Correction: The small business requirement applies to businesses over 50 full time employees, not 30. This requirement has been delayed until January 1st, 2015. The 30 is the number of hours an employee has to work to be considered a full time employee.
I am one of the approximately 20% of the population that can take advantage of the new health exchanges that came into being to much fanfare and gnashing of teeth on October 1st. This is my story.
As an owner of a small business well under the
30 50 employee level which Obamacare mandates companies offer insurance, I purchase health insurance for myself on the open market. If I so chose, I could continue on my current health plan which I am assuming would equate to a platinum type plan on the health exchange. But that would be no fun. I currently pay about $250 a month for a fairly comprehensive $5,000 deductible plan. Let’s see how the health exchanges stack up.
I live in Illinois. Our state has decided to allow the federal government to control the health exchange signup procedure for anyone living in Illinois. This means that I go to www.healthcare.gov to sign up on the exchange. I attempted to do so on October 1st when the exchanges first opened and was met with a page telling me that the site was really busy and, if I just waited there in the virtual line, they will redirect me to the signup page as soon as possible. After an indeterminate amount of time, I decided to try again some other time. News reports were that people were waiting up to 3 hours to get past that screen. Since I had until January 1st, I decided to let them shake out the bugs and the onrush and try again later.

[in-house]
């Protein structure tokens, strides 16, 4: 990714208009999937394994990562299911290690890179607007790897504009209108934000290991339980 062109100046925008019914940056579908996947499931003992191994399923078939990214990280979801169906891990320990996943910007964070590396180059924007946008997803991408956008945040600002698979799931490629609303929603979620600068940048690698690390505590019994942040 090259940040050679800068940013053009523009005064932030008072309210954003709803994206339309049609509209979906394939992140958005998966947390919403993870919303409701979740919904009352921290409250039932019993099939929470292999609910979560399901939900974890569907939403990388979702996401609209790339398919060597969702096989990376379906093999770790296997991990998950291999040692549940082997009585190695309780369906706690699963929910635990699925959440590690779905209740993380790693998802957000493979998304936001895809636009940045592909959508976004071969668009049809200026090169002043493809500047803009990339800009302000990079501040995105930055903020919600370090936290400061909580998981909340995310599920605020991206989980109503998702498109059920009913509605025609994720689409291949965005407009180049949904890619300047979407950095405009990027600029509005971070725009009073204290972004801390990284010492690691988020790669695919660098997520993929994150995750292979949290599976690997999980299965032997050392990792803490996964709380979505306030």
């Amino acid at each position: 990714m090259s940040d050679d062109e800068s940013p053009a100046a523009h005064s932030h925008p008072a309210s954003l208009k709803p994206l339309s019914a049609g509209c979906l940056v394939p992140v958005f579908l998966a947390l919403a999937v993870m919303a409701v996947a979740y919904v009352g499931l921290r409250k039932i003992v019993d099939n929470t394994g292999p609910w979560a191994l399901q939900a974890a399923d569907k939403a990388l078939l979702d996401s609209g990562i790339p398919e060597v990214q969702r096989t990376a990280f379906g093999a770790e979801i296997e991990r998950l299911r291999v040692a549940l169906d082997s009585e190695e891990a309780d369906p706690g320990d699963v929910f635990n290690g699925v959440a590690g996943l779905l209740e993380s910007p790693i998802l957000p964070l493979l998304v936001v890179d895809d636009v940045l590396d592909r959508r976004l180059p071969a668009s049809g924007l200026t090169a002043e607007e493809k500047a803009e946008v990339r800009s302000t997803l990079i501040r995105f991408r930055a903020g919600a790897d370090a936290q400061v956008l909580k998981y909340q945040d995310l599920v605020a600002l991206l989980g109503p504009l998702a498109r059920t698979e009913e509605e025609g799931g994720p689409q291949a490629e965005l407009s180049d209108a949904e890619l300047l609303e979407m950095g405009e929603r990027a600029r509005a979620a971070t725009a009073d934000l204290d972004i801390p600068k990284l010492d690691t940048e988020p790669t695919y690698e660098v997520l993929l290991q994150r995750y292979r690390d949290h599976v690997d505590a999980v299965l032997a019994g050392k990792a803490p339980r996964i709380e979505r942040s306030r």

Today, October 5th, is later. I was once again met with the virtual please wait here message. This time, though, I was ushered in to the ‘Create An Account’ page after only a minute or so of playing mindless Flash games. Creating an account is fairly painless. The website itself is fairly snazzy. There are some bugs and I seemed to have to reenter the same information quite a few times, but eventually I was able to create an account and do the usual e-mail verification to get the account activated.
After that, you need to be able to verify your identity. The website contracts with Experian to verify your identity, but Experian was unable to do so for me. This is not an unusual occurrence for me. I blame the hyphen in my name and bad coding. As an alternative way of verifying my identity, I was able to scan and attach a copy of my driver’s license and let them verify me that way. Unfortunately, this takes human intervention. So now I wait.
Without proving that it’s me, I can’t yet choose a health plan. Given that it’s the weekend, I don’t expect the verification to happen until Monday at the earliest. I’ll post more about my adventures once I am me.